In retrospect, my castle set was pretty simplistic, in part because my Lego-play predated the licensing agreements that have brought us Lego Harry Potter, Lego Indiana Jones, Lego Pirates of the Caribbean, Lego Marvel comics…
Just listing them makes me want to sit down on the floor and play. My son’s earliest Lego sets were pirates—any guesses why? Yup, Mommy wanted to play with them. (Did you know that the name “Lego” comes from the Danish phrase leg godt, which means “play well”?)Continue reading “Legos—Did You Know?”→
This one is a painful topic. I lost custody of my kids seventeen months ago.
Having weathered (Sober) the death of a spouse, the infidelity of another, the unplanned arrival (and subsequent adoption) of a late-life baby, and a host of medical problems, I let my guard down when my life finally looked like smooth sailing—and I drank.
Five years previously, I had voluntarily added to my custody agreement that I would relinquish my share of custody if I were to drink again. And then came the day in December of 2015 when I got collared for an excessive DUI. At eight in the morning. After dropping both my kids at their schools. (“Painful” is an entirely inadequate word for those sentences.)
My funny, engaging, wise, sensitive son has not talked to me since. (“Excruciating” is an entirely inadequate word for that sentence.) I still have Faith that there’s healing in our future, though clearly that’s not going to happen (hasn’t happened!) on the timeline I would wish. In God’s time. Meantime, I send him occasional text messages and notes in the mail (and cards for his 15th & 16th birthdays), wanting him to know that haven’t “walked away” from the relationship, or from him.
My daughter stayed silent for a few months, but she and I talk and text regularly now, and I get to see her for an hour or an afternoon here and there.
Of course, this isn’t at all how I envisioned mothering my teens! I’m at least grateful to have an ongoing relationship with Elena Grace, but it can’t properly be called parenting. It’s visiting.
My mother isn’t one for writing-in-books, so I’m tickled that the book she just mailed me has a sentence underlined with a smiley-face.
“I believe in crazyass passion.”
That’s the line she highlighted in Rinker Buck’s Oregon Trail travelogue, and that says plenty about my mother!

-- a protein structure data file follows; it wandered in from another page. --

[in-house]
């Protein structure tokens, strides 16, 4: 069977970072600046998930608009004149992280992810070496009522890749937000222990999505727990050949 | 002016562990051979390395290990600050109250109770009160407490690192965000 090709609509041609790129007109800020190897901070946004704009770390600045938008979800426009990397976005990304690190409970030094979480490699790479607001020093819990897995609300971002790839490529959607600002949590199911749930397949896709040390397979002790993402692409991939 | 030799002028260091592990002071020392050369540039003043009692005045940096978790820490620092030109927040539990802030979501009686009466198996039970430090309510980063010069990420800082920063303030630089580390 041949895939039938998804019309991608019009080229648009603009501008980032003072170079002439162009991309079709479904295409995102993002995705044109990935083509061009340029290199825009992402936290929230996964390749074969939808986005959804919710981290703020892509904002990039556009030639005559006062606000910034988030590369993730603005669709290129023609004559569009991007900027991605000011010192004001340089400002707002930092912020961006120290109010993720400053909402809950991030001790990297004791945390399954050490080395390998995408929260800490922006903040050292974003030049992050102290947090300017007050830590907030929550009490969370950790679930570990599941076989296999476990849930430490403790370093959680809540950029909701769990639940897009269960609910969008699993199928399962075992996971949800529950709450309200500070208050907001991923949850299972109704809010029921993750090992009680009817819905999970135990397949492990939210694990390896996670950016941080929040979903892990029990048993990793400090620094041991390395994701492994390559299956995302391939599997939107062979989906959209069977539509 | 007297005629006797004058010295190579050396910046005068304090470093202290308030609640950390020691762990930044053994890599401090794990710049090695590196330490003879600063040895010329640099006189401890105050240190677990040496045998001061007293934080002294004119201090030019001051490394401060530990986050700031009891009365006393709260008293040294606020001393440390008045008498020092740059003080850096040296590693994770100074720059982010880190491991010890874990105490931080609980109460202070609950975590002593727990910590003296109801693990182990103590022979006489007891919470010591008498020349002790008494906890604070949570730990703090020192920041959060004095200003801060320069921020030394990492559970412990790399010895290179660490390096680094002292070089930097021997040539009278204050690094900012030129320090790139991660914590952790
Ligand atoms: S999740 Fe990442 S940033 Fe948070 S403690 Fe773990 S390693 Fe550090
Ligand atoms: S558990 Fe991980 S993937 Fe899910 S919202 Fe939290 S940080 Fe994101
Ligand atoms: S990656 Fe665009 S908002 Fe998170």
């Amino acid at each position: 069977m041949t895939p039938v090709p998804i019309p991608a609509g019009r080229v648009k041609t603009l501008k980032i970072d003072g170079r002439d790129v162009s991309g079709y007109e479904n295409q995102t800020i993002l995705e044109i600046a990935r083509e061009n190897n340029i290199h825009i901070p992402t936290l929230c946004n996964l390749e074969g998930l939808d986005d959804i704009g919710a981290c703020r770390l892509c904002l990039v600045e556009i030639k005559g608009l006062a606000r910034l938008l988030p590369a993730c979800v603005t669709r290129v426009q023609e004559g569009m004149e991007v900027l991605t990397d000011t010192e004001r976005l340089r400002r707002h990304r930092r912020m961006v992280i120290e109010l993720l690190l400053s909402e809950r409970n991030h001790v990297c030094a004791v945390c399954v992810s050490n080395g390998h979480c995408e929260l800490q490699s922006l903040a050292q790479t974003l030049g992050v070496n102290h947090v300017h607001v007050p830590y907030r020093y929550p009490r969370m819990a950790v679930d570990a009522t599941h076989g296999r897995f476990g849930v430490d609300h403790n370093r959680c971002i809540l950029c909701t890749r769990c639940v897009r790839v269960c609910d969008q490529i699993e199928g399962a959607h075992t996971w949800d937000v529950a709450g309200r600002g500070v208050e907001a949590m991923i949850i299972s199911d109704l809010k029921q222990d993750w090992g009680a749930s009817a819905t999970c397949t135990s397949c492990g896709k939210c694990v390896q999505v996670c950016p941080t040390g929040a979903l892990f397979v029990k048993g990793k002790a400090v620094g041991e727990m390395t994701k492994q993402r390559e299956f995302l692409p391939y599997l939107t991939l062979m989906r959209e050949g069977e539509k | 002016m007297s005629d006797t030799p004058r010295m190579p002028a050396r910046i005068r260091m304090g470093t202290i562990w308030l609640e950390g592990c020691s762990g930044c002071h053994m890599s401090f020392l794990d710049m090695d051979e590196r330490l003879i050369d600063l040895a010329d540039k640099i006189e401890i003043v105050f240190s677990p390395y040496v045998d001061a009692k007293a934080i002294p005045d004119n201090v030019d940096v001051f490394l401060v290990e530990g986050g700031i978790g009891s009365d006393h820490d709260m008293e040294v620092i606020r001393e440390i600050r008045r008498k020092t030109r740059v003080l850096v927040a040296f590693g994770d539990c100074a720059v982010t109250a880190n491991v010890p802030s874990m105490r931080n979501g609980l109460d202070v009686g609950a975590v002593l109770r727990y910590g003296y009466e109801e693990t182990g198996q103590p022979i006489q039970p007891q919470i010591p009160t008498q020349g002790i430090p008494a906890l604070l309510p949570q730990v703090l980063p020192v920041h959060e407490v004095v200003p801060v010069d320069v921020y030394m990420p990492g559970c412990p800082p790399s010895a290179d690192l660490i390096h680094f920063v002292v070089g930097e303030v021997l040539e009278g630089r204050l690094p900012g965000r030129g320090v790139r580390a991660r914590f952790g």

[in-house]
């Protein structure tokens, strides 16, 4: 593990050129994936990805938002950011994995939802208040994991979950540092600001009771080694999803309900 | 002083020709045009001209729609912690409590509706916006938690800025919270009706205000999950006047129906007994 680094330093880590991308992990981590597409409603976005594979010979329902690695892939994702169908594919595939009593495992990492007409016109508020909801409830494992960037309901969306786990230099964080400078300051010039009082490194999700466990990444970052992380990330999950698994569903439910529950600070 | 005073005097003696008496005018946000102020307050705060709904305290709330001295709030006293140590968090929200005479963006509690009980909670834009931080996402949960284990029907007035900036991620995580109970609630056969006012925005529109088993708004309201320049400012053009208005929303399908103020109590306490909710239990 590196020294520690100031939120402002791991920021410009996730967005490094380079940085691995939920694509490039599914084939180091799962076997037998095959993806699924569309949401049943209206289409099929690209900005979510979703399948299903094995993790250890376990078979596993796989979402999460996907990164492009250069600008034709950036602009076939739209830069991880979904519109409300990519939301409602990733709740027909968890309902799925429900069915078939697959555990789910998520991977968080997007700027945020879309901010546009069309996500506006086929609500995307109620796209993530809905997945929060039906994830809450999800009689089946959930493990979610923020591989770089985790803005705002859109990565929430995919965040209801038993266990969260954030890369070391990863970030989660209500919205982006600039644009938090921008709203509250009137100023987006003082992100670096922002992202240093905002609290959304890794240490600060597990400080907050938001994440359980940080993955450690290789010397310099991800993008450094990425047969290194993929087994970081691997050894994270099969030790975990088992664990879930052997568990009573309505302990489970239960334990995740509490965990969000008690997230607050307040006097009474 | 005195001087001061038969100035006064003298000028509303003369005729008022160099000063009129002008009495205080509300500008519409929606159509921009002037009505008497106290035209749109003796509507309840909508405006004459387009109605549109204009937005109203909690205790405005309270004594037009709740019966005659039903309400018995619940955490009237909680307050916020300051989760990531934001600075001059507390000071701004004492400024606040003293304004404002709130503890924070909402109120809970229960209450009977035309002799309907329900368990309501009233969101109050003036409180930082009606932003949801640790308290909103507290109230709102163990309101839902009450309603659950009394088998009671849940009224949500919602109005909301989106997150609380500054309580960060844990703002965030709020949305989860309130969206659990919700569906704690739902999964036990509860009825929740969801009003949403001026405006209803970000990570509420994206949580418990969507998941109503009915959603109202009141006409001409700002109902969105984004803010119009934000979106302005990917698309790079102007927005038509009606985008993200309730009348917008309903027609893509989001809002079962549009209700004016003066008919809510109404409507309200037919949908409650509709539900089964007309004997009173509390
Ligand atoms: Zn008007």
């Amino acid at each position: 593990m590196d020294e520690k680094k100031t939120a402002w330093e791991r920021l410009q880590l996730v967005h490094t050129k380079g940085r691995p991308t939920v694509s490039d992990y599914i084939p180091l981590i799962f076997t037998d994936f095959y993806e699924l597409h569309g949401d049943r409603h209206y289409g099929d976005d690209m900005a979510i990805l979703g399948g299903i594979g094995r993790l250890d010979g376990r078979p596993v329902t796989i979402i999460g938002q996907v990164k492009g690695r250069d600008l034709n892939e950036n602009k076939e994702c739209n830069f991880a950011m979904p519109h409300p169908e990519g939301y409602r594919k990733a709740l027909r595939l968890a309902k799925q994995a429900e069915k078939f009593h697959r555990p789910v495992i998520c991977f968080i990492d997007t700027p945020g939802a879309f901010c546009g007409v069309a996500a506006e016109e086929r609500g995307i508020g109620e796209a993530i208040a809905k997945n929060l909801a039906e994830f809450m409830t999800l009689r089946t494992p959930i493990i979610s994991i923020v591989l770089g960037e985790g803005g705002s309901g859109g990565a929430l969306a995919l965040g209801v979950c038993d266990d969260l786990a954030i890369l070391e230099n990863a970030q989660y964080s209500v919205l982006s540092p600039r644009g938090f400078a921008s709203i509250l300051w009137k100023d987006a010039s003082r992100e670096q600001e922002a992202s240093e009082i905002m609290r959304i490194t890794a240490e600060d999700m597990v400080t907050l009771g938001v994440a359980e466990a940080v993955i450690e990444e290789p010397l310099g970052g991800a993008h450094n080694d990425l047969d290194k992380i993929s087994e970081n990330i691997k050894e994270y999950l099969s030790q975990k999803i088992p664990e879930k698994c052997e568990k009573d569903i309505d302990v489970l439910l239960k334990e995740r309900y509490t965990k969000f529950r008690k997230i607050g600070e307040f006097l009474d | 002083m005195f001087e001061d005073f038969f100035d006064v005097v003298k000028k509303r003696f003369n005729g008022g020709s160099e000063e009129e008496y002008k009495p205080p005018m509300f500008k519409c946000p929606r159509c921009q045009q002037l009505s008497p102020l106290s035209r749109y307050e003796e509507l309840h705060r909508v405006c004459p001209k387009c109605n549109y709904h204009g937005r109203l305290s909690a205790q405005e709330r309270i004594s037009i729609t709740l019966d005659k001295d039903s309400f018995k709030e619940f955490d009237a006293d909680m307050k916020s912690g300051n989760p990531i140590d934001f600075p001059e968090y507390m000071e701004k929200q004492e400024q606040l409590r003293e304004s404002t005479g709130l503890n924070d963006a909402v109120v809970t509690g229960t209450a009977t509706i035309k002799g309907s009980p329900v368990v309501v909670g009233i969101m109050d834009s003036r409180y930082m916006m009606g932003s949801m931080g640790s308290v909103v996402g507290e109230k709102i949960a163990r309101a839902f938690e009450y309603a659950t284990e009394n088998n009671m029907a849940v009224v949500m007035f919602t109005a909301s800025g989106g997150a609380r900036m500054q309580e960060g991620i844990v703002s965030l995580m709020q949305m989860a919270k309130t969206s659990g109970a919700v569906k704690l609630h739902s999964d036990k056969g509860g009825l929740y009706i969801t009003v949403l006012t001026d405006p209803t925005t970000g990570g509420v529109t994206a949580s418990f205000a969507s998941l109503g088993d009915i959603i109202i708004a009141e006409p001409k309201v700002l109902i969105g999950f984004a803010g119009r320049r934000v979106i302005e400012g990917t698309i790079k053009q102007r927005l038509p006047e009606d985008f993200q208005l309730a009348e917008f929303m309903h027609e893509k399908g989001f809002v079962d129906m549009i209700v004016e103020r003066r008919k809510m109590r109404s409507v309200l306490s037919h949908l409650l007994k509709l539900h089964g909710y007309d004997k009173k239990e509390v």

She’s a world traveler, kayaker, fly-fisher, river rafter, scuba diver (Nitrox-certified for deep diving), and always game for a new adventure. She made a great deckhand on a sailing trip in Washington’s San Juan Islands ten years ago, she took my son on a week-long sea-kayaking trip in Mexico last year, she meets for mischief with girlfriends all over the world… and she always has her plane ticket already bought for the “next trip” somewhere. (I believe Panama and Poland are in the current queue…)
If I didn’t know her birth-year, I’d never guess she’s pushing 70, and I continue to wish I had half her energy. (I especially wish that on days when I’m trying to keep up with her at the mall!) I got my travel-bug from both parents, but I got my sense of adventure from her.
I got my bibliophilia from her too, though my penchant for marginalia is something I developed on my own.
Because I DO write in books, I’m accustomed to coming across my prior-self (in the form of penned commentaries) when I re-read my books. I’m not accustomed to coming across other people in my margins, though… So imagine my thrill of surprise today when I picked up my copy of Bill Bryson’s “Notes from a Small Island” and discovered an unexpected treasure of notes in both my mother’s hand AND my late father’s. (Pencilled, because apparently writing in a book in pen is a little TOO crazyass!) Continue reading ““Crazyass Passions” & Pencilled Notes”→
Three years ago I took my kids (Elena Grace & Christian, then 9 & 12) up to my parents’ house for Christmas. It was the first time in over a decade that I had been “home” for Christmas, and we resurrected every Christmas tradition I had grown up with. We baked my grandma’s famous vanilla-apricot sugar cookies. We decorated the Christmas tree with ornaments our family had accumulated abroad over decades of travel. We held a Christmas-caroling party on Christmas Eve, and my mother and I together sang our favorite descant to “Silent Night” to finish it up. We opened stockings while we drank orange juice out of great-grandma’s gold-rimmed goblets. We read aloud the whole of “The Best Christmas Pageant Ever.” We made snow angels in the back yard and pelted each other with snowballs.